Fitness/Wellness Wearables Reference Design Saves Development Time and Effort

November 29, 2016

Andrew Baker By: Andrew Baker
Executive Director for Industrial and Healthcare Products, Maxim Integrated


Comprehensive hardware/software reference design includes sensors for diverse health parameters

Starting a new project is both an exciting time and a challenging one for a design team. it’s a chance to work with new components and tools on (hopefully) interesting projects to create something special. But it’s also a challenge since the team must deal with time-to-market pressure, marketing changes, and customer feedback, in addition to design-related issues. That's why a good reference design can make a major difference, by compressing the up-front efforts and minimizing the unexpected.

Certainly, some preliminary software development can be started right away using a PC, development tool, a processor emulator, or even a rough breadboard of a part of the circuit. Soon, however, actual circuitry – "hardware" – is needed to do serious development, debugging, hardware/software integration, and even some pre-production pilot units.

For wearables, the team's problems are magnified by an unavoidable fact: the device needs to interface with different analog sensors, each with unique signal interface level, type, and noise issues. For example, the EKG chest strap delivers a microvolt signal corrupted by a large 50/60-Hz noise component and body noise, while the blood-oxygen sensing photodiodes are milliamp-current sources. This means that the design of the analog front end is much more difficult than when there are multiple channels, but at least of the same type. In addition, this application demands a high degree of functionality including wireless interface in a tiny package, along with extreme low-power demands.

Getting to that reality point can take significant engineering resources and time, leaving little room for the inevitable last-minute problems that require an iteration of the design. If the team is experienced and lucky, this run-up to having a reliable, operating project prototype with needed development tools and interfaces will take at least three months, typically six months, and perhaps more.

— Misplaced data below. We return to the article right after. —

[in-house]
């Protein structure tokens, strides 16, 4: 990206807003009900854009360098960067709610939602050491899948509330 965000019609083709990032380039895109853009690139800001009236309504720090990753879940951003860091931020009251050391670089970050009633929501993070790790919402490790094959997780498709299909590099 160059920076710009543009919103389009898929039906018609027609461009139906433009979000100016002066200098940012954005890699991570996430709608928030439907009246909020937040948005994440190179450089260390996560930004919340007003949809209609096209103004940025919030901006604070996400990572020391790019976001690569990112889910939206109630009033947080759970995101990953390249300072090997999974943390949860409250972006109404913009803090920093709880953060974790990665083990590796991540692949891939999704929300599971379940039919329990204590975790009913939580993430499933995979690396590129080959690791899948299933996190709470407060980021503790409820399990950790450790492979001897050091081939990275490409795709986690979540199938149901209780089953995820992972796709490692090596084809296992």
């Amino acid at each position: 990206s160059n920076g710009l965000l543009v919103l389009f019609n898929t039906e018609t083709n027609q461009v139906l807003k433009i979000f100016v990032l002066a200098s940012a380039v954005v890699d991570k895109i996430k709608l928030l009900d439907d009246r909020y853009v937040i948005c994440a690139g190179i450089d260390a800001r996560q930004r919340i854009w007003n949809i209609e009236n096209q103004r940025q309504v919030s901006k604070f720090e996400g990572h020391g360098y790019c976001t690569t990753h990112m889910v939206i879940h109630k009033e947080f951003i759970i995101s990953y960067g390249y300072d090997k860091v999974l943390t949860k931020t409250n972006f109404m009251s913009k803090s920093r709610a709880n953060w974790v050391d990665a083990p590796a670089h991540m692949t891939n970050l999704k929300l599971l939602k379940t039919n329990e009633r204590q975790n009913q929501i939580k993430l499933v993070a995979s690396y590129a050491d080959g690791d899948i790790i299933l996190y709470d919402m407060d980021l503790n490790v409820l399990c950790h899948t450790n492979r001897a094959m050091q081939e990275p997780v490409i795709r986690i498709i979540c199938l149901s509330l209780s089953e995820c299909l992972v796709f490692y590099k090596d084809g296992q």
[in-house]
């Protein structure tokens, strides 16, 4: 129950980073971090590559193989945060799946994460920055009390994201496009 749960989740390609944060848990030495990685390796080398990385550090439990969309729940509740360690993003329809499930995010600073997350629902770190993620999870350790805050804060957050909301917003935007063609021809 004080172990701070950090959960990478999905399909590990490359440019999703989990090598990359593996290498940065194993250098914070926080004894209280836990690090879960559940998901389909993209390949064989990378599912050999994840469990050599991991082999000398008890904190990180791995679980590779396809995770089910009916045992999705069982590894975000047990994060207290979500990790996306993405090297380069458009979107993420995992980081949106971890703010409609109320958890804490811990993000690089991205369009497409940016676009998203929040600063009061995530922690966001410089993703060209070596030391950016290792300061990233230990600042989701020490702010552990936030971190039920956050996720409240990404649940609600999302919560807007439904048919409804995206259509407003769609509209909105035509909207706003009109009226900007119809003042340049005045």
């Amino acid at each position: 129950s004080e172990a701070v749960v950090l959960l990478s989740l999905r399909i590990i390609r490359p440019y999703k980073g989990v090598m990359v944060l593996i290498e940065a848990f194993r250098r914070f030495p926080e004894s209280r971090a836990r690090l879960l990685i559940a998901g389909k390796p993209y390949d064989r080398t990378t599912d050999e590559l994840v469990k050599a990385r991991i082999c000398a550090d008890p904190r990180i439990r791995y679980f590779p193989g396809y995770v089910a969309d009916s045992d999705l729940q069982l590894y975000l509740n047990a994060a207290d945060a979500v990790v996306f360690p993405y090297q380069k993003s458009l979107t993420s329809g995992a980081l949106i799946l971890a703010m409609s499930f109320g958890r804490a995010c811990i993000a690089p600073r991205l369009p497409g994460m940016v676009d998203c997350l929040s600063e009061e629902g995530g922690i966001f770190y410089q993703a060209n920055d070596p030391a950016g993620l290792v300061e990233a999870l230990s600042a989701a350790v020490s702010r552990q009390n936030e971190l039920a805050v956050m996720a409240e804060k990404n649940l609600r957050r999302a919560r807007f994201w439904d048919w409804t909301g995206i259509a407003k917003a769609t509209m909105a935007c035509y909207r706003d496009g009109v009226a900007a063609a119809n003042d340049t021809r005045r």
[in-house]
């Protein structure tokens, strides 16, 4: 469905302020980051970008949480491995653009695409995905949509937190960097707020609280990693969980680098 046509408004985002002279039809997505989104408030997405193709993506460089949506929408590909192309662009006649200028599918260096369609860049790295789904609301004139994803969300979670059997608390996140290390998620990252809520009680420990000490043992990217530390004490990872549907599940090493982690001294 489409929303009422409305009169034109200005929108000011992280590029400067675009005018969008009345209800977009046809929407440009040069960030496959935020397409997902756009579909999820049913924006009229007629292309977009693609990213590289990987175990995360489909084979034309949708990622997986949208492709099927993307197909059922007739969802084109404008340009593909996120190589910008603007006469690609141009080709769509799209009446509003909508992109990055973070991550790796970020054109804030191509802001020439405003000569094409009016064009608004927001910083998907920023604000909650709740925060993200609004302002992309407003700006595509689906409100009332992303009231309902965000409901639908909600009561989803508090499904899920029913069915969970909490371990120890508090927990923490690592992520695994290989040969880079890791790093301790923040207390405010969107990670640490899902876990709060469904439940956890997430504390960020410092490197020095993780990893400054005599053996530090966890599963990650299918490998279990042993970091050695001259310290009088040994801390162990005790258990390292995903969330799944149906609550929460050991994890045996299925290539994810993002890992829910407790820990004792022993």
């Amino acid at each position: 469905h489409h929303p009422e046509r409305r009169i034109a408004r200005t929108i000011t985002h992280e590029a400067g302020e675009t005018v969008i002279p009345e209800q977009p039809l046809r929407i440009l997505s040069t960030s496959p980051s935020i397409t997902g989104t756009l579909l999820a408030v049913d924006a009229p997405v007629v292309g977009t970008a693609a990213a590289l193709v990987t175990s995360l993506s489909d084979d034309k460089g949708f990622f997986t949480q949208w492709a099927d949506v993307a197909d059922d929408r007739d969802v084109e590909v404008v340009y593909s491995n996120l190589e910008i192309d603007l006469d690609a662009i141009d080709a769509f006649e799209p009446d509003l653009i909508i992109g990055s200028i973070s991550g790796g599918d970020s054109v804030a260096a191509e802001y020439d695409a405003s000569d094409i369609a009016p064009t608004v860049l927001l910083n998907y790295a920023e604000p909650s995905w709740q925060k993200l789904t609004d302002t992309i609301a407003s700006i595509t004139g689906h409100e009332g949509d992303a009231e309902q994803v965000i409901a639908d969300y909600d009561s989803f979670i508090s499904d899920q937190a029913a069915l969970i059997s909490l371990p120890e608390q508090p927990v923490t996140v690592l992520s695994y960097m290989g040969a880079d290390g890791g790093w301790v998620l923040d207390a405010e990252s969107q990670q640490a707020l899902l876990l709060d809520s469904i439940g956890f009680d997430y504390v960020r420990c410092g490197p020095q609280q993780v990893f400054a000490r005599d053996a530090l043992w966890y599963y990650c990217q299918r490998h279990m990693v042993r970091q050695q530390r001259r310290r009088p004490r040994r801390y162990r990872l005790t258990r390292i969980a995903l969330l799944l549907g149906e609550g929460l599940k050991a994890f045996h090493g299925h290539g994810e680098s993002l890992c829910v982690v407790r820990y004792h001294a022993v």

A Long Road to Proof of Concept

There's also pressure to have something which looks "reasonably" close to the final product to show marketing, management, key customers, or even focus groups to validate the approach. This provides a "proof of concept" to test out the design appearance and functionally before the design has progressed too far. Obviously, a patched-together prototyping set-up won't be sufficient for this role.

At a minimum, the project team must:

  • Study the vendor offerings and their data sheets; select the needed active and passive components based on tradeoffs in performance, power, price, and availability. It's an added challenge when there are different types of sensors at the front ends, rather than multiple channels of the same sensor type.
  • Order the needed parts; some companies have a special purchasing group just for these low-volume orders, but in many cases, the team may have to do it themselves. They may even have to put the cost on their company credit card, since cutting a purchase order (P.O.) is a time-consuming process.
  • Get all the needed parts, build up a rough prototype, and get it running. If there are problems, determine if it is a fundamental design mistake or just that the rough prototype has problems with timing, signal integrity, and other issues that hopefully won’t exist in the final PC board.
  • When the prototype hardware seems OK, get some near-final PC board prototypes fabricated, loaded, and checked out so final system integration, debug, algorithm development, and other tasks can be completed

For these reasons and other reasons, many vendors now offer reference designs, which range from basic, barely tested schematic diagrams all the way to complete, fully vetted evaluation/development boards.

Minimizing Frustration Developing Wearable Health/Fitness Designs

An example of a reference design which saves time and minimizes frustration is Maxim's hSensor Platform for wearable health and fitness applications, which usually involve a variety of very different sensors. The platform (formally designated MAXREFDES100#) simplifies acquiring and processing inputs such as those from chest straps, ECG/EKG patches, wrist-worn devices, thermometers, disposable temperature patches, blood oxygen measurement meters, smart weigh scales, and bio authentication systems. It even has inertial sensors (3-axis accelerometer, 6-axis accelerometer/gyroscope), as shown in Figure 1. The complete package includes the hSensor board, firmware with drivers, a debugger board, and a GUI. (Note that this reference design is also a nominee for the "Best IoT Boards of 2016" category in the Mouser Electronics/Hackster.io "Maker Madness" contest.)

Maxim hSensor Platform block diagram

 

The small board (Figure 2) – just 25.4mm x 30.5mm – runs on a single coin cell, and allows data to be monitored over a Bluetooth low-energy link, stored in flash, or streamed via USB. It offers additional functionality via the ARM® mbed™ hardware development kit. Using the free source code at Maxim’s website, designers can also download algorithms for applications and modify them as needed.  

 

MAXREFDES100# System Board MAXREFDES100# System Board offers functionality via the ARM® mbed™ hardware development kit Enlarge+

 

Given the many simultaneous (and often contradictory) pressures facing a design team developing products for the fast-moving health/wellness market, using a reference design such as Maxim's hSensor platform is not only a smart move, but may even be the only one that makes sense.